As you can see, the size of the pipeline between these efforts continues to expand, even as management focuses on limited, quality releases that fit its specific parameters around franchise and returns potential.

Of course, there are risks – some quite large. We don’t know what level My Singing Monsters will normalize to or what the potential is to take that franchise in new directions (as such, EG7’s 2024 results will likely decline). Continued work on the MechWarrior franchise depends on Microsoft’s approval, which owns the IP. Plus, limiting reinvestment into certain existing franchises could be a mistake, and the largest catalysts with H1Z1 and Everquest follow-ups are still in early concept and ideation phases, respectively. Clearly, not everything may work out as planned.

What’s interesting, though, is how much margin of safety appears to be baked into the company’s stock. This isn’t normally something we note in Naavik Digest, but this case is unusual and worth highlighting, so bear with me with the financial jargon for a moment.

In short, as of the time of writing, EG7 has SEK 1.6B market cap ($150M) and an enterprise value of SEK 1.13B given the net cash position of SEK 468.7M (a whopping 30% of the market cap, and cash is growing). Furthermore, with SEK 2.131B LTM net revenue and SEK 623M in LTM adjusted EBITDA (a 29% margin), EG7 trades for a measly 0.75x sales and 2.57x adjusted EBITDA.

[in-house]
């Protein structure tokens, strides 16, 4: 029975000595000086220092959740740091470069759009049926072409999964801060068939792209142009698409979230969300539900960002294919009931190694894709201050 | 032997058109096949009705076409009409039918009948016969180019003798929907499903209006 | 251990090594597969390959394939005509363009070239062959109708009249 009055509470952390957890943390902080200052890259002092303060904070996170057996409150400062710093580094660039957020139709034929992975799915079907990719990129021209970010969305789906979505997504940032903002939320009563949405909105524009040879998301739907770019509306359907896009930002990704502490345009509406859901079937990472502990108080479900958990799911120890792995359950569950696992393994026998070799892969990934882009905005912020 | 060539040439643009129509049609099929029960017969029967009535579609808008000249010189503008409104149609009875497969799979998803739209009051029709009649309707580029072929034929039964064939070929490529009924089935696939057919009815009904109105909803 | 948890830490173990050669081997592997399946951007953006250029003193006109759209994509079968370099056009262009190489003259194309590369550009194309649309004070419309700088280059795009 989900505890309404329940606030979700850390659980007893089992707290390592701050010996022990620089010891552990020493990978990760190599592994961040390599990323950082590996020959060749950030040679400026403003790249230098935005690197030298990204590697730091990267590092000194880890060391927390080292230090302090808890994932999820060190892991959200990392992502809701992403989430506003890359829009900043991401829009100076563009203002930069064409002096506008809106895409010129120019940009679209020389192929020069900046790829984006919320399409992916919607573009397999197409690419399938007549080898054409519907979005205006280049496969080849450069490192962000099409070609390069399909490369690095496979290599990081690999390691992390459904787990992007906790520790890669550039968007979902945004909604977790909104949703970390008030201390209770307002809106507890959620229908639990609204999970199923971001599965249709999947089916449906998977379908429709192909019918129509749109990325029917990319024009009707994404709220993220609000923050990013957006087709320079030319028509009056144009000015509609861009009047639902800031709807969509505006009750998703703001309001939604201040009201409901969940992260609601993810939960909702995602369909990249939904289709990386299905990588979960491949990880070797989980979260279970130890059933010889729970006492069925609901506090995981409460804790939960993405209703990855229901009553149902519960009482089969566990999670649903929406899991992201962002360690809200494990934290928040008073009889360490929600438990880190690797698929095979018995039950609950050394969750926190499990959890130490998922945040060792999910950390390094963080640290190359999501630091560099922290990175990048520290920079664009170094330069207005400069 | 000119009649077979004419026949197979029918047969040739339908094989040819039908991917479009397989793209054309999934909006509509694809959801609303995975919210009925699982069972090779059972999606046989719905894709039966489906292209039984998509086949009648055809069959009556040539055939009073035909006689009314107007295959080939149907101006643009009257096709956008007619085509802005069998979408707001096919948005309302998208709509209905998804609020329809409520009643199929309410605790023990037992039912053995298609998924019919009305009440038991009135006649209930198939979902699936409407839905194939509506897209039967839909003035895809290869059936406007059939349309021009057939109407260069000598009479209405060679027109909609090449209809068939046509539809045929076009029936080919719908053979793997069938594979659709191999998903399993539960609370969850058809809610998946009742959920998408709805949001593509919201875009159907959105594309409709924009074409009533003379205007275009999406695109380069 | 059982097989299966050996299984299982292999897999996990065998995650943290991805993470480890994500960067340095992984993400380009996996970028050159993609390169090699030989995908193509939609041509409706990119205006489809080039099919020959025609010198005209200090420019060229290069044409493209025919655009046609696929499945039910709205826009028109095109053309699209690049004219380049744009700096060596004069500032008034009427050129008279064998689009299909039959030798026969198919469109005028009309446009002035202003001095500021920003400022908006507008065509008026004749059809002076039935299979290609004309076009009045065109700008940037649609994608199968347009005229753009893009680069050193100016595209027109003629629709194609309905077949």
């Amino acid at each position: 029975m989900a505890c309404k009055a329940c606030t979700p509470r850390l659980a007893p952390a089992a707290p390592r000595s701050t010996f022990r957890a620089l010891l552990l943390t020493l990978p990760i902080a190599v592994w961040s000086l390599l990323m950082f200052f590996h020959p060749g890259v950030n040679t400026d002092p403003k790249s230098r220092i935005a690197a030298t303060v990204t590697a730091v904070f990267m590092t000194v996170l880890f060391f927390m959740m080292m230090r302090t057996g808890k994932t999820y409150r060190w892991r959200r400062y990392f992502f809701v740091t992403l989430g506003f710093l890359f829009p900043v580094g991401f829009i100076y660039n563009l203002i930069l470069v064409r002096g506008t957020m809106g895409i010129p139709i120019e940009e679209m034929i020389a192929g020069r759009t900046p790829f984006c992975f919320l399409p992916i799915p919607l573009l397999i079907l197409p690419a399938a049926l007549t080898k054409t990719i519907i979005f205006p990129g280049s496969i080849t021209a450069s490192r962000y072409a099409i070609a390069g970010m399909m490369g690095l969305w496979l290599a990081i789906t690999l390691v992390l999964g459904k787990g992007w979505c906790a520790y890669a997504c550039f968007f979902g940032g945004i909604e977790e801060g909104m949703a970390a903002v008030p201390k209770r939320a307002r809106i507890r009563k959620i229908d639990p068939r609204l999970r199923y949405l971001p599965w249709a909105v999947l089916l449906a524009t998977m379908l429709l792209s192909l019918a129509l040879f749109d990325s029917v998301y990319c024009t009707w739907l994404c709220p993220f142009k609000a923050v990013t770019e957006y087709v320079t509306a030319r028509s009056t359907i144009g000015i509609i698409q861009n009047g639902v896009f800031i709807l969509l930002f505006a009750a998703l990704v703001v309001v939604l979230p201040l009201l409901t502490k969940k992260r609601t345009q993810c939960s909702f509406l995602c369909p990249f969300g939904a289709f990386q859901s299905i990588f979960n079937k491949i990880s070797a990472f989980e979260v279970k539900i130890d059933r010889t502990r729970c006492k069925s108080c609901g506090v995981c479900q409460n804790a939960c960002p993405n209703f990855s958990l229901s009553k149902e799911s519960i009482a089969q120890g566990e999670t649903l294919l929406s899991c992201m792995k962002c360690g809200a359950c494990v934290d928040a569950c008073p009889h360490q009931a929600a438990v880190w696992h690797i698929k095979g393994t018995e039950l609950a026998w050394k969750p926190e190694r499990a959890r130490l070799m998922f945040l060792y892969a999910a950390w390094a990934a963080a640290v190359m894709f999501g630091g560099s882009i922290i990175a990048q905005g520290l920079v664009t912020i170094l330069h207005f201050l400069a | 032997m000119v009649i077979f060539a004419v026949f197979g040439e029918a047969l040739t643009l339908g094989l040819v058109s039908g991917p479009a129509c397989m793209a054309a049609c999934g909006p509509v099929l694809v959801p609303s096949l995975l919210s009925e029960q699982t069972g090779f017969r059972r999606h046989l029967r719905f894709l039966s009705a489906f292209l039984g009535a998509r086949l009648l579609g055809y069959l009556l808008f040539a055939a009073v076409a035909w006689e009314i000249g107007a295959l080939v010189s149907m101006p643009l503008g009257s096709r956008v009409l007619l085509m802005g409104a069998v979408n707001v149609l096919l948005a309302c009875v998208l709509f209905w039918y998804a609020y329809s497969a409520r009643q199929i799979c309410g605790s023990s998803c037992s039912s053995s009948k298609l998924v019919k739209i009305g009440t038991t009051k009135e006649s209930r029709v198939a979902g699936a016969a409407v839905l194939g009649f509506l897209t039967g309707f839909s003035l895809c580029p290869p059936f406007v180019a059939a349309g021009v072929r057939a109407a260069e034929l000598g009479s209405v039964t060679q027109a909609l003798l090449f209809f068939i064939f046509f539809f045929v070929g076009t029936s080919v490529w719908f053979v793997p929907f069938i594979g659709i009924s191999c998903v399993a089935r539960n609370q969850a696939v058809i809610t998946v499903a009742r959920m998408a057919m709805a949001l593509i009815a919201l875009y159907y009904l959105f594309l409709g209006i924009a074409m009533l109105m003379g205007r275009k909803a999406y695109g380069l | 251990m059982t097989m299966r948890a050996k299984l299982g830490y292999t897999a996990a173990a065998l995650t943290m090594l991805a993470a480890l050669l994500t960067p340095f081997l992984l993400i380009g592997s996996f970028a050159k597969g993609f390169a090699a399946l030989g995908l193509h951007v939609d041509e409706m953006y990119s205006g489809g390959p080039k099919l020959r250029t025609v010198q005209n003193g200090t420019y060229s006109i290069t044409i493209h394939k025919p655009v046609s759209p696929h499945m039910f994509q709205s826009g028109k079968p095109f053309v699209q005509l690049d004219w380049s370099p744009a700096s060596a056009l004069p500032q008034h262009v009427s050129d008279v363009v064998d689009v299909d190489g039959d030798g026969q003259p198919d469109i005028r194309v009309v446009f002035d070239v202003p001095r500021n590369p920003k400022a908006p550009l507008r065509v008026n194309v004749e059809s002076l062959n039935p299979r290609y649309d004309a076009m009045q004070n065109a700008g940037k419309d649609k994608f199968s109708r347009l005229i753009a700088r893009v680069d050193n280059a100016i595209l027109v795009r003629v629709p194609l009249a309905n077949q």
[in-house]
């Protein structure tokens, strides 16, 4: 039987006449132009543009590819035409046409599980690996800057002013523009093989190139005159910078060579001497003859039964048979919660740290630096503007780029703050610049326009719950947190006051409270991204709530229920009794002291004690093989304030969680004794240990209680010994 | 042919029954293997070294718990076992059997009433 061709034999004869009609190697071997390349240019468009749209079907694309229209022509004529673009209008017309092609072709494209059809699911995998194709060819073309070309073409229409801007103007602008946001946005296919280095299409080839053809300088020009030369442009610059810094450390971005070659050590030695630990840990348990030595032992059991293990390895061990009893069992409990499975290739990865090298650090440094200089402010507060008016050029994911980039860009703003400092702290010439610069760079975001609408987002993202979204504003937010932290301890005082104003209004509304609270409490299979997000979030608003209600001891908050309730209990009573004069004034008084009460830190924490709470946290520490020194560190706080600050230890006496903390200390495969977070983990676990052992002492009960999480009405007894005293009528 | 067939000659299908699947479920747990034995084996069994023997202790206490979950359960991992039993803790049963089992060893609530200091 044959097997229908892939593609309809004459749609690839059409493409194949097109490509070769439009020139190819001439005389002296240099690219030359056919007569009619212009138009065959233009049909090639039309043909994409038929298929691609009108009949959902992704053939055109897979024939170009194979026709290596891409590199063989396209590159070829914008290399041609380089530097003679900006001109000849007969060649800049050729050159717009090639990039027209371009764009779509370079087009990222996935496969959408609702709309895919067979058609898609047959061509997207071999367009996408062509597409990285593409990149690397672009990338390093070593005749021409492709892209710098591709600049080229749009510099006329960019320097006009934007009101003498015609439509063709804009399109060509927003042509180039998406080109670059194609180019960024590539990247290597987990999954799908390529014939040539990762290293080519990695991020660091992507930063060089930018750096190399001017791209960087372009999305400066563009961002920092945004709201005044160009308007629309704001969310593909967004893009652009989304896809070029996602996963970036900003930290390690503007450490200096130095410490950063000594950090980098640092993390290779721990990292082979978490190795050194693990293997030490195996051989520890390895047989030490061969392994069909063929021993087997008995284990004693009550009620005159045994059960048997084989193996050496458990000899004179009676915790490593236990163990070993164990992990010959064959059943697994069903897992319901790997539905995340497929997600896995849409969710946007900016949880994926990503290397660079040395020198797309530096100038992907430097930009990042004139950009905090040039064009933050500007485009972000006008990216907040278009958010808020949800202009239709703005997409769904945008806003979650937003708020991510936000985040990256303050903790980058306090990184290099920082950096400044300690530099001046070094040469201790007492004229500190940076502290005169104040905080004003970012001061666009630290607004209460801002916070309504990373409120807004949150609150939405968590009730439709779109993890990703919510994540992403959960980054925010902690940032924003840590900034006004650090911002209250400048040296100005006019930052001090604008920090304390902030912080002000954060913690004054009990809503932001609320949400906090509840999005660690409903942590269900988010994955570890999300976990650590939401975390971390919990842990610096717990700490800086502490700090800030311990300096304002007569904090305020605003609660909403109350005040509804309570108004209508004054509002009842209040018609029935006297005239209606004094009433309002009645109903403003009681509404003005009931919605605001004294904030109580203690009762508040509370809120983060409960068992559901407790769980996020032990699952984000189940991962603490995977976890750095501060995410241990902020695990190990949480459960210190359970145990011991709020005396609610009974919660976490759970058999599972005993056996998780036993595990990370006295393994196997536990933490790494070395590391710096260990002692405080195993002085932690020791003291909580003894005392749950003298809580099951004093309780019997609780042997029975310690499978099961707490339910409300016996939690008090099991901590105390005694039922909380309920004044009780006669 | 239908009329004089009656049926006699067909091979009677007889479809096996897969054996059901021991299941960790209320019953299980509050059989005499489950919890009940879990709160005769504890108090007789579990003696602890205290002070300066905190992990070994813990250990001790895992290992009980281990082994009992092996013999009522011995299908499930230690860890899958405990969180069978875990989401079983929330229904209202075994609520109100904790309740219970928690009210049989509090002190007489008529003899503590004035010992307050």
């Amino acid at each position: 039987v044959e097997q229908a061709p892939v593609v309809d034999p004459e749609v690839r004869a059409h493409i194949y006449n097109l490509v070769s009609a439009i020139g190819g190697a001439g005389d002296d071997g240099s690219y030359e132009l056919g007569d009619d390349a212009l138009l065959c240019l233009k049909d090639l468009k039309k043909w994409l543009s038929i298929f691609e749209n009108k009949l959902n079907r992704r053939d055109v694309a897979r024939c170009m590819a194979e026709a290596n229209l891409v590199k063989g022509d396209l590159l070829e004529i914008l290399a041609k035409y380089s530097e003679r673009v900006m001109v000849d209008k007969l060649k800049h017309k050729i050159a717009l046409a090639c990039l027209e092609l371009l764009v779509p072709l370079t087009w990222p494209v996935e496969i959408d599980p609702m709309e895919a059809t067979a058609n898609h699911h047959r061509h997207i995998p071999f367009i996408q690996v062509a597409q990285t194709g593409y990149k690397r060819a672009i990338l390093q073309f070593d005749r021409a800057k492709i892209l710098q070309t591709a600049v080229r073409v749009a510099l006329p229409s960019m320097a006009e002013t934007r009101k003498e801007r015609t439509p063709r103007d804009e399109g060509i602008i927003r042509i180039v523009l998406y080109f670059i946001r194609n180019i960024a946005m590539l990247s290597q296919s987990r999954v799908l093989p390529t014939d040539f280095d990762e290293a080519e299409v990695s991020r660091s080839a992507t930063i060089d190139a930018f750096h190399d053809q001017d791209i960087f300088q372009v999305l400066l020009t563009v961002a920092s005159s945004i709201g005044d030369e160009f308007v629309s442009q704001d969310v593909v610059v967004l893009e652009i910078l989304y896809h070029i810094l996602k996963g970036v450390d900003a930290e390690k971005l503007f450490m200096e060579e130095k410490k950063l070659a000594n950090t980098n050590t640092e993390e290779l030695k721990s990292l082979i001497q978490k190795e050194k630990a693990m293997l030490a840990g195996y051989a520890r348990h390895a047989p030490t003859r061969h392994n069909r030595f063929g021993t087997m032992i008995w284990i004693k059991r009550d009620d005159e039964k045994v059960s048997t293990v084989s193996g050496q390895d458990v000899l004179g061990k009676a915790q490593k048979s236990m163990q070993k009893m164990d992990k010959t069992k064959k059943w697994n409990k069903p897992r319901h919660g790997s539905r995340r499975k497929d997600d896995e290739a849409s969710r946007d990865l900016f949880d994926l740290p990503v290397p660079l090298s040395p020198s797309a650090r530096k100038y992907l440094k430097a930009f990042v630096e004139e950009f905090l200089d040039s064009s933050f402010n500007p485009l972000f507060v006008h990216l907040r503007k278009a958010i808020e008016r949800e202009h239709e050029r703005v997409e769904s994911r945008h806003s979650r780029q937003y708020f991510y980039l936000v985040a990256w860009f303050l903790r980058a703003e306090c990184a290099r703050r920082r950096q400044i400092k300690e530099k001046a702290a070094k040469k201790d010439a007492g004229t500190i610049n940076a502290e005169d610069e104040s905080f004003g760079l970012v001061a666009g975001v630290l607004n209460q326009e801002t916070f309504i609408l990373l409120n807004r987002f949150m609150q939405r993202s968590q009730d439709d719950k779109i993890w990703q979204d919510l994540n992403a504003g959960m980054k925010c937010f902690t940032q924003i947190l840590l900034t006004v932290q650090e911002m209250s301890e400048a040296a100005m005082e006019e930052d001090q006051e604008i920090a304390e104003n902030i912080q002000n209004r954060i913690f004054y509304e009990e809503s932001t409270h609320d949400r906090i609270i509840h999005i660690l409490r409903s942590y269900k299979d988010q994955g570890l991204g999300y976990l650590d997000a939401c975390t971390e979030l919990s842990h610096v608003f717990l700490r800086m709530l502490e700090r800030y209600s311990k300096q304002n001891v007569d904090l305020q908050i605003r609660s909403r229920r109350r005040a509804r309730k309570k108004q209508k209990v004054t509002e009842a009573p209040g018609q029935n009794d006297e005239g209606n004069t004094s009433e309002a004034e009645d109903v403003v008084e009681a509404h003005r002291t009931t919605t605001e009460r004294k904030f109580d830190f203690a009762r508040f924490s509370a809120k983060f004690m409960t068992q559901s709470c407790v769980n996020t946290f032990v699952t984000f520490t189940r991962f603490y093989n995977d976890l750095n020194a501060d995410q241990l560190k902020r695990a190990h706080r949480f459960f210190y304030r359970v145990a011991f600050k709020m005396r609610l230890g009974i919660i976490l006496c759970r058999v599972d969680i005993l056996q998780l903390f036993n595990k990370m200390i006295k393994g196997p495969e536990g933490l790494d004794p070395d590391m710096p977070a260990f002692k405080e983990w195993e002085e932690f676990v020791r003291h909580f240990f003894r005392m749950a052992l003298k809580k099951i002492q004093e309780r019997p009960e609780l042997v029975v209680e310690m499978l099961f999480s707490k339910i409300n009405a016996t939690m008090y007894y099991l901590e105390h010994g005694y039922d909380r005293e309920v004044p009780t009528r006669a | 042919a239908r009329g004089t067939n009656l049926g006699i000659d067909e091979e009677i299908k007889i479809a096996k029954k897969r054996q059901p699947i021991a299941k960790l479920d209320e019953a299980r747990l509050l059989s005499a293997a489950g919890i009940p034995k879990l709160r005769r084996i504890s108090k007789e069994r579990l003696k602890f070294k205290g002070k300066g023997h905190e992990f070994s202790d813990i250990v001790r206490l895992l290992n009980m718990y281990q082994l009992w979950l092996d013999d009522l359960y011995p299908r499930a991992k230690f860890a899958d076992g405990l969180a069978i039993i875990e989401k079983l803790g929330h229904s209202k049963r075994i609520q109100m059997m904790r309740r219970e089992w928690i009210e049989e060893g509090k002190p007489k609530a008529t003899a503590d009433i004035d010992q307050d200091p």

Yes, business is lumpy and will likely decline next year, but management’s 2026 goals are SEK 3B in sales (16% CAGR) and SEK 1B in adjusted EBITDA (28% CAGR), which means EG7 currently trades at 0.5x times 2026 sales and 1.6x 2026 EBITDA (or a 1.1x if using EV). It also aims to use up to 50% of its net income (currently about SEK 100M) for shareholder returns, with a minimum of SEK 40M set aside for dividends (and the rest for opportunistic share repurchases). That’s currently a shareholder return yield of approximately 6.25%, and I think management should bump up the share repurchases right now given the cash pile and low multiples.